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    Replies
    1. Thanks a lot, Kala for your kind words. I surprised myself by being able to do this trek. I'm glad I could!

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  2. Wow! Good stuff, Uma. I have never tried river rafting. Too chicken for that. But, after your thumbs up, I guess I will want to give it a try sometime. That route to the monastery was crazy. I hate these narrow mountain routes and you are right, I prefer doing it on foot than ponies. That airport is so cozy and nice, especially when one thinks of our Bangalore airport. Lovely travelogue, Uma.

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    1. Hey you must try the river rafting. It was too much fun! Ya, the pony was scarier than I had imagine but it saved us precious time and energy. Thanks a lot, Rachna!

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  3. Oh I hate going on ponies on rocky climbs. It's exactly like you said - I feel more confident on my own two feet. And that is one reason I'm skeptical about ever going to Bhutan. The heights scare me so, that I cannot enjoy the view or anything else. The river rafting sounded safe though - maybe it was the picture of those little one on that raft that reassured me :-). The names of those two rivers are so quaint - MoChhu PoChhu.

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    1. No ya, you can't dismiss Bhutan just because of the height. You'll do just fine re. Give it a shot. Even I liked the river names Esp. the meanings :)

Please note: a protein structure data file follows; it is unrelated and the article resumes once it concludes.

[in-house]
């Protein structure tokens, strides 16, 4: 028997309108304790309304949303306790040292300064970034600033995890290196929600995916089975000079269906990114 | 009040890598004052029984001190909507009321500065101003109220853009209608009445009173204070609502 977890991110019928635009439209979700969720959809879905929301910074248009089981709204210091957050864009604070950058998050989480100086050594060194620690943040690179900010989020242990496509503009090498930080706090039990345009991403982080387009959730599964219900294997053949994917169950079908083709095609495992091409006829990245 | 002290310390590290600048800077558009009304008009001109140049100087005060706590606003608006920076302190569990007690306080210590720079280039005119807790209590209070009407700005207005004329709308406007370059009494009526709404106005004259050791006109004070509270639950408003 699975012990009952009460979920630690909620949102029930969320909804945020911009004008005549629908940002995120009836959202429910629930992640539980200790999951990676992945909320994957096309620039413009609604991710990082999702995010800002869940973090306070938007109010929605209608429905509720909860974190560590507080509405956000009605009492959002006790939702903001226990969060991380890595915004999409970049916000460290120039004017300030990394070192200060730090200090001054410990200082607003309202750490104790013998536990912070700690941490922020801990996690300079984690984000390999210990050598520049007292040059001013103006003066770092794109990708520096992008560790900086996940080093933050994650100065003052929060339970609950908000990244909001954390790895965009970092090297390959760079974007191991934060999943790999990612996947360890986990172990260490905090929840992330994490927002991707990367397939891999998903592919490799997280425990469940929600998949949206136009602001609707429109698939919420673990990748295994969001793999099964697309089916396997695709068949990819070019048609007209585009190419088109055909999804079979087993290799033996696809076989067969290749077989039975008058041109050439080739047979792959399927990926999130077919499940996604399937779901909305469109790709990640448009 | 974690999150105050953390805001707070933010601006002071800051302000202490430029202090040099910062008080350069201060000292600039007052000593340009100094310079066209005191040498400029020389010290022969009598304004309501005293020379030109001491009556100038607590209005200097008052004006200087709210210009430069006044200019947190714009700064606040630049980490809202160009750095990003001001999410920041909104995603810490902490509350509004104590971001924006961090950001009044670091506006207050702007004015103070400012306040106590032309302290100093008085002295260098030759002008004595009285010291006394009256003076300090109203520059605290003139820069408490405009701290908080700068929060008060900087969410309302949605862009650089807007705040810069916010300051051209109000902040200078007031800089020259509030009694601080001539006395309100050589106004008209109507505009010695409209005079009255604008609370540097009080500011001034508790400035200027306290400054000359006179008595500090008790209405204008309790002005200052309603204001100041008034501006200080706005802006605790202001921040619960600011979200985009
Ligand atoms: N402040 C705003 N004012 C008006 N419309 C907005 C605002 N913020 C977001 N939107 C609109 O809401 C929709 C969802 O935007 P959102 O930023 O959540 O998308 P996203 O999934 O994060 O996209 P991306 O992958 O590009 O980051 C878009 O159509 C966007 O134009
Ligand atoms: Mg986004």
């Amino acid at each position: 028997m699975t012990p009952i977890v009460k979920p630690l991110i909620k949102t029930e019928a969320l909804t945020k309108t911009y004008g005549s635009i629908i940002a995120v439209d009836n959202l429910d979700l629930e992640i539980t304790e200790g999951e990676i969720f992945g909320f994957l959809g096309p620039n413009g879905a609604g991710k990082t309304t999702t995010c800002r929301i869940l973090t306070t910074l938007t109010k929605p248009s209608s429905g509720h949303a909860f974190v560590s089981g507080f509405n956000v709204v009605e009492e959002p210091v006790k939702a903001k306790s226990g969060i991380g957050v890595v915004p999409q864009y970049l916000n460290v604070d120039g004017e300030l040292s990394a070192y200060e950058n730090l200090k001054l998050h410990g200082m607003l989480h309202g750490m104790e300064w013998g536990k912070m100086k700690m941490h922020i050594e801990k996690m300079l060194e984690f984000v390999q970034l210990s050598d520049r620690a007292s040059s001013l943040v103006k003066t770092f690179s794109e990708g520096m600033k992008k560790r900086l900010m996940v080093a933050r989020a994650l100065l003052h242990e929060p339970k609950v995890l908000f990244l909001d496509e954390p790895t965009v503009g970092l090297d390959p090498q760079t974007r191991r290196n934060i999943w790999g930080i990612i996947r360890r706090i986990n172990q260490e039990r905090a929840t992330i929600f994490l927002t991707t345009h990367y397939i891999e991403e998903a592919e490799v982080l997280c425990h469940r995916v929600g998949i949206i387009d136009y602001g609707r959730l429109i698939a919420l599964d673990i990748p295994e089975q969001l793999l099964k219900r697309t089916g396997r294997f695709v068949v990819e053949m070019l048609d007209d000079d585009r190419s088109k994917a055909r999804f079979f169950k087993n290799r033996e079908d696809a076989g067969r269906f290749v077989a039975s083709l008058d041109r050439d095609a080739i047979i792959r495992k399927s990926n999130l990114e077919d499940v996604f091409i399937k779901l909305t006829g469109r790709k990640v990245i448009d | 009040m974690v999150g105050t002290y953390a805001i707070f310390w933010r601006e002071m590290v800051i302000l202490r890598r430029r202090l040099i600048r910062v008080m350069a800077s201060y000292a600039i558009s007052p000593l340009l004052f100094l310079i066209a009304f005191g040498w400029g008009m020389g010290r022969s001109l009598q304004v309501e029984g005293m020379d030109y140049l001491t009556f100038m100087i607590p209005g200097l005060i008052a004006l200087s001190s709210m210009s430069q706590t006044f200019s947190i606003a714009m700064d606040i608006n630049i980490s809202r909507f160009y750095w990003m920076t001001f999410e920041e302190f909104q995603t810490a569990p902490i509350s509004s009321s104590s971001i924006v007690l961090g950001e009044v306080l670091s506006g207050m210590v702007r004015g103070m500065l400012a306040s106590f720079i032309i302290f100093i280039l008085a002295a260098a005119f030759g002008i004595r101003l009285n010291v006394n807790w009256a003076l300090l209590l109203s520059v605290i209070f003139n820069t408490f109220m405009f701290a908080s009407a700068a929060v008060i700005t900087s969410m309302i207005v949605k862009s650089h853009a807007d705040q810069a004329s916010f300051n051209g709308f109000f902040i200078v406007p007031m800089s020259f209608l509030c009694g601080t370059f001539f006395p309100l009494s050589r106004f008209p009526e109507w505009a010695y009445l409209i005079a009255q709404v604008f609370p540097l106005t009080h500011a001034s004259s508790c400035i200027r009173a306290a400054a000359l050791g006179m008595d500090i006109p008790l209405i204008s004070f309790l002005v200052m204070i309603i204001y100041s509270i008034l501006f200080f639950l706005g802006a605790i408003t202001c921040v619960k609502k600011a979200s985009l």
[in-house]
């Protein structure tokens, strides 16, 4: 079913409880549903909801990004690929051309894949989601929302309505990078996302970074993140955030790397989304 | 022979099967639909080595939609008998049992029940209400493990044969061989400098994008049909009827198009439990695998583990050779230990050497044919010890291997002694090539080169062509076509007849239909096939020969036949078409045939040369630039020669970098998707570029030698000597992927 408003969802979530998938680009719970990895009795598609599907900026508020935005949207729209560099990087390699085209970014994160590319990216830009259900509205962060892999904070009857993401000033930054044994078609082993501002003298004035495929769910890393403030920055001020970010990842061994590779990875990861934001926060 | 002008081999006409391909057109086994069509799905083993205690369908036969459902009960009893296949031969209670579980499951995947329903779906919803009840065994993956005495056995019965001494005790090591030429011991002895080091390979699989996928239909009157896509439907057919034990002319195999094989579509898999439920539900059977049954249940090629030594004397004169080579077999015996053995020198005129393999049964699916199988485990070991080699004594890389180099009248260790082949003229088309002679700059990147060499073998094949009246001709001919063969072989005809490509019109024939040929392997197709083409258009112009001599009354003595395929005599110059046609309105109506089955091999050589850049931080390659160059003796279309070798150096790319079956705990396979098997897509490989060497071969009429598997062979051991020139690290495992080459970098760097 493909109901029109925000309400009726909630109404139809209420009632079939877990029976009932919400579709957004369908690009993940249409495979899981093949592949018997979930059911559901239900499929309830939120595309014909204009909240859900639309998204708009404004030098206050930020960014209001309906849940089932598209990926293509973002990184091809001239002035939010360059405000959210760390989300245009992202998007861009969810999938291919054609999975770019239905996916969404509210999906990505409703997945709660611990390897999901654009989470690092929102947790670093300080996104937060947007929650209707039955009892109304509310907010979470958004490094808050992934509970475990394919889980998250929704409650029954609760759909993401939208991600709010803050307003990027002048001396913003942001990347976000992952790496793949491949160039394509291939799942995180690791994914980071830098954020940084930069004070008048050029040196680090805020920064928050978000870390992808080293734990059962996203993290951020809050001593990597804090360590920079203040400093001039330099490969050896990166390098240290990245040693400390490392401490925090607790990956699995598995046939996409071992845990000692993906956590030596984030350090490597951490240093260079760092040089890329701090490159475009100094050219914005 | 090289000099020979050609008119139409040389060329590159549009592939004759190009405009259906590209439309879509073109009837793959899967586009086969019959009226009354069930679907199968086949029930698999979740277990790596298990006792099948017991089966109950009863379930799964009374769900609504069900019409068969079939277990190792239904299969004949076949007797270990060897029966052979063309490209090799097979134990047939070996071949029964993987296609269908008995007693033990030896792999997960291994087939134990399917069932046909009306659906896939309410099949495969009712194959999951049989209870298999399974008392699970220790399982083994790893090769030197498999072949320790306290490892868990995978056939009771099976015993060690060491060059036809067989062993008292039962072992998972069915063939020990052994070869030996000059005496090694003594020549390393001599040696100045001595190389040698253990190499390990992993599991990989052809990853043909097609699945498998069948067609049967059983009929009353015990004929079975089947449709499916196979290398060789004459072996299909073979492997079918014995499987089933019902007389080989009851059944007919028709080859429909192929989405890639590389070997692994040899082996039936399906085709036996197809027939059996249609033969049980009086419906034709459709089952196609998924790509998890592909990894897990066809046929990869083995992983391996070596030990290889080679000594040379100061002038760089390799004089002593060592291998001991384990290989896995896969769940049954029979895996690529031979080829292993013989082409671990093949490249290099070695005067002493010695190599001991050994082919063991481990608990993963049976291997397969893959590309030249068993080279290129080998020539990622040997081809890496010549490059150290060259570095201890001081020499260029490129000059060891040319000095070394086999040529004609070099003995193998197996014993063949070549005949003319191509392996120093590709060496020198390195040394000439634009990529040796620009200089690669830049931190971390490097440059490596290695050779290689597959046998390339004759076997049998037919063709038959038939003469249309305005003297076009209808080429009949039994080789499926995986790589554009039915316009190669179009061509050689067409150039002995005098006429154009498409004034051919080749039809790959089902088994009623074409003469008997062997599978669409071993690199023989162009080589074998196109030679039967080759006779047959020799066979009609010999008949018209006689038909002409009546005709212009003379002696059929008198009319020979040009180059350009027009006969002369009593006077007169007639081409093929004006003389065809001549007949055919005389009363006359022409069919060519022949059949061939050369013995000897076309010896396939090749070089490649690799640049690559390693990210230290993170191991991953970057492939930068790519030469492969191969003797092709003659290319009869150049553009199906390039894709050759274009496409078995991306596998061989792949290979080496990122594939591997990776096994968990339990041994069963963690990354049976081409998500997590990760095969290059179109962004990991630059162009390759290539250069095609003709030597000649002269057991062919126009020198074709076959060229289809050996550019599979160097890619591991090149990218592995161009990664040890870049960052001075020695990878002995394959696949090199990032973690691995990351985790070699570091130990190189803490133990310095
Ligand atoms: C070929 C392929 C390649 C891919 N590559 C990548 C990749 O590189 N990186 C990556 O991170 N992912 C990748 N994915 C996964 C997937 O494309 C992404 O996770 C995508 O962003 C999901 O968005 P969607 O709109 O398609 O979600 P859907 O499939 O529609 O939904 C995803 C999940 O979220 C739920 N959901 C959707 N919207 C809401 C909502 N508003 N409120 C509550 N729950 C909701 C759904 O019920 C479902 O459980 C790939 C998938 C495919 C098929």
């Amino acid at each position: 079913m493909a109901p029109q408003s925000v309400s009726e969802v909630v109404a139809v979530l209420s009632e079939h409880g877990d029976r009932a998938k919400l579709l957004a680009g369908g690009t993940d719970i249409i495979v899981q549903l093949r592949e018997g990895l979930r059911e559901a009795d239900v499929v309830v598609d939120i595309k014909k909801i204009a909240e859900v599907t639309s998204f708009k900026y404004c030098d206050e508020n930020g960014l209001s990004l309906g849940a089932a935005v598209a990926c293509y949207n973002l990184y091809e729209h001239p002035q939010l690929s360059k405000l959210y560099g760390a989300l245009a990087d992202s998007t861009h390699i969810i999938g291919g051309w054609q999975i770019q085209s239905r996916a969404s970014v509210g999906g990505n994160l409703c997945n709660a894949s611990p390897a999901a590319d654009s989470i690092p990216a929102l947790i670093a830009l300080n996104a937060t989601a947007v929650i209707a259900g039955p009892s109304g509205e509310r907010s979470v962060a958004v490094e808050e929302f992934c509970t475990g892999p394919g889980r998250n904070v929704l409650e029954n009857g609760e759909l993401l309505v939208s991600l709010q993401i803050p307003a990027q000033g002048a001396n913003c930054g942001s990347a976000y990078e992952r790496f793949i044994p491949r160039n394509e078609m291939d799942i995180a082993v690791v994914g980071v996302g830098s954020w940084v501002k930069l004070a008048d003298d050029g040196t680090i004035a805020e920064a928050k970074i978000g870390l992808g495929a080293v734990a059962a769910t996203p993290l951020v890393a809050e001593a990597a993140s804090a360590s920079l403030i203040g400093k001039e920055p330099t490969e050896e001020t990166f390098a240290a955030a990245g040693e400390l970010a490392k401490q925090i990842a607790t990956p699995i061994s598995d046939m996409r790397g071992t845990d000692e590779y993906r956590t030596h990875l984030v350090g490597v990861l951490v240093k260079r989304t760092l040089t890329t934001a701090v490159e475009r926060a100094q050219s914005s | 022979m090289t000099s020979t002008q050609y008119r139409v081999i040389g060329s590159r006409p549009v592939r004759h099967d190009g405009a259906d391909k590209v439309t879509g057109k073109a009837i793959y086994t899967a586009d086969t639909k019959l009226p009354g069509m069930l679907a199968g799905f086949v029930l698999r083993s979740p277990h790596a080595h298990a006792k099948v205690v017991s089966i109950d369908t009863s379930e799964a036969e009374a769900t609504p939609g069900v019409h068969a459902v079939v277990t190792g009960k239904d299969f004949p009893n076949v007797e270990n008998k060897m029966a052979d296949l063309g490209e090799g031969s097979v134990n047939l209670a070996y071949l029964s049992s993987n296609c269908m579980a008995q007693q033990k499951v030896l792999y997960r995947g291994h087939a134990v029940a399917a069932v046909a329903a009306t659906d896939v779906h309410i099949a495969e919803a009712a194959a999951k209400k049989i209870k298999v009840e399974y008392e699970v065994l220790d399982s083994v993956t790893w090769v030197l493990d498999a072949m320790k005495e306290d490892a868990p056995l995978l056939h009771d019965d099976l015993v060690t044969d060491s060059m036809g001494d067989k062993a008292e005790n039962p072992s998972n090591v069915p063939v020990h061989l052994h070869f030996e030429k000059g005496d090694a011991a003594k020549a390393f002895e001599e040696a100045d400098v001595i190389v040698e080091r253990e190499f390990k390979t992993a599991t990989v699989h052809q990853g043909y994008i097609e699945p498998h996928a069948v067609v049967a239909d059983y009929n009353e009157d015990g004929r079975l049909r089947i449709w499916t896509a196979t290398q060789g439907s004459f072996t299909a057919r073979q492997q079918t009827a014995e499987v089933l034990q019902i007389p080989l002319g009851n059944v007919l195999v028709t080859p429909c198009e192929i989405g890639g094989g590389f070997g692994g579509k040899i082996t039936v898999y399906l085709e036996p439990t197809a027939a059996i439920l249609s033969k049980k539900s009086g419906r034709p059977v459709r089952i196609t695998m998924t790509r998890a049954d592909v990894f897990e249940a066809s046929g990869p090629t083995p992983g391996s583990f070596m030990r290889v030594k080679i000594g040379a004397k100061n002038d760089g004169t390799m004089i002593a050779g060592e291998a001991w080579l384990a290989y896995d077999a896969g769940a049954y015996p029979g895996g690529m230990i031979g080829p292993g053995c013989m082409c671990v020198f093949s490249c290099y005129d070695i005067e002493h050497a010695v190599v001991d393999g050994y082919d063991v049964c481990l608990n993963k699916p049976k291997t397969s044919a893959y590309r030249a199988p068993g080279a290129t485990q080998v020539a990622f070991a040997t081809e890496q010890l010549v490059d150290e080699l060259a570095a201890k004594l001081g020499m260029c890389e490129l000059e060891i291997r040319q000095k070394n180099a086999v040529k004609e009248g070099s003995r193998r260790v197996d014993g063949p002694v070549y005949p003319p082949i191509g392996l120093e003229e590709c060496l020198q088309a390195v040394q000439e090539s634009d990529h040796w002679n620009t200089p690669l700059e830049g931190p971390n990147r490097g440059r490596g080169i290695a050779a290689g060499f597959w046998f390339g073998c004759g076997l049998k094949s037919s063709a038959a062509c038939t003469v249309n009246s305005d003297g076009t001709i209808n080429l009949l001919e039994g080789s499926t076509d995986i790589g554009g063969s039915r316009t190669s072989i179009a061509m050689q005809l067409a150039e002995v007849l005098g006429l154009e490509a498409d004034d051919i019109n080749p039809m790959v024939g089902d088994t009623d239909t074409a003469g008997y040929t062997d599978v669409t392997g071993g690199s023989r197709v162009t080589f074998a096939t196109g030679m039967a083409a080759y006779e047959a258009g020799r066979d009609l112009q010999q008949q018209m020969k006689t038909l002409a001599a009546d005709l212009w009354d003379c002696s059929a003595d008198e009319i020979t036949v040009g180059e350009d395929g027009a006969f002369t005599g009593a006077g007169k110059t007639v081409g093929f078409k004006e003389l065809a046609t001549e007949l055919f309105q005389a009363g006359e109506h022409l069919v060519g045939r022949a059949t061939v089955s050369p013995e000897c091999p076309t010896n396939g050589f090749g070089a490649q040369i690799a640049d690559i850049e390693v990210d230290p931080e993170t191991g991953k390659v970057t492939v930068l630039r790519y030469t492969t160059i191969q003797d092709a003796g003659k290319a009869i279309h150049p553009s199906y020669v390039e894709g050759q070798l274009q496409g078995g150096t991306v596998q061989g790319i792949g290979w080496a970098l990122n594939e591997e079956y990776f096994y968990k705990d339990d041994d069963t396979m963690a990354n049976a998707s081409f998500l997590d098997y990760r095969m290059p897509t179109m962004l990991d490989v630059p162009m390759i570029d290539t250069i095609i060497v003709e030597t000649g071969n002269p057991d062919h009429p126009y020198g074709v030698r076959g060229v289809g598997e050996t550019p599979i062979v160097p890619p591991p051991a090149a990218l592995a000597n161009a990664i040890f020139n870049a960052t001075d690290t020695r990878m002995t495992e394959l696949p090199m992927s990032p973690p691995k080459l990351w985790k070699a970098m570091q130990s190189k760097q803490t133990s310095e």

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    2. You didn't tell us the meaning :-).

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    3. Oh, I did. In my previous post. Hmm..you haven't been paying attention ;-)

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  4. Lovely, kids allowed in the rafting??? Ah the great airport of PAro the home of Druk Air and Bhutan Airlines...

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    1. I was surprised too that they allowed kids. My sister and I kept asking them to re-confirm. We even elaborated on how frisky and restless they are but in the end it was all fine :) The water was not very choppy.

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  5. Wow! What an adventurous trip. Rocky climbs on ponies and river rafting are two things that made my heart go skip a beat and then be taken over by fear to beat at an alarming pace. That monastery is at an amazing location and your fantastic pictures have captured the views in full glory. You made me add Bhutan to my travel bucket list.
    But my favorite are the names of those rivers.

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    1. Hey Era, so nice to have you here after so long! I'm glad you enjoyed the post. You must visit the place when you get a chance :)

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  6. The pictures are beautiful! Will read all of your Bhutan experiences. Seems like a wonderful place.

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    1. Thank you, Neha. Hope you enjoy the travelogue :)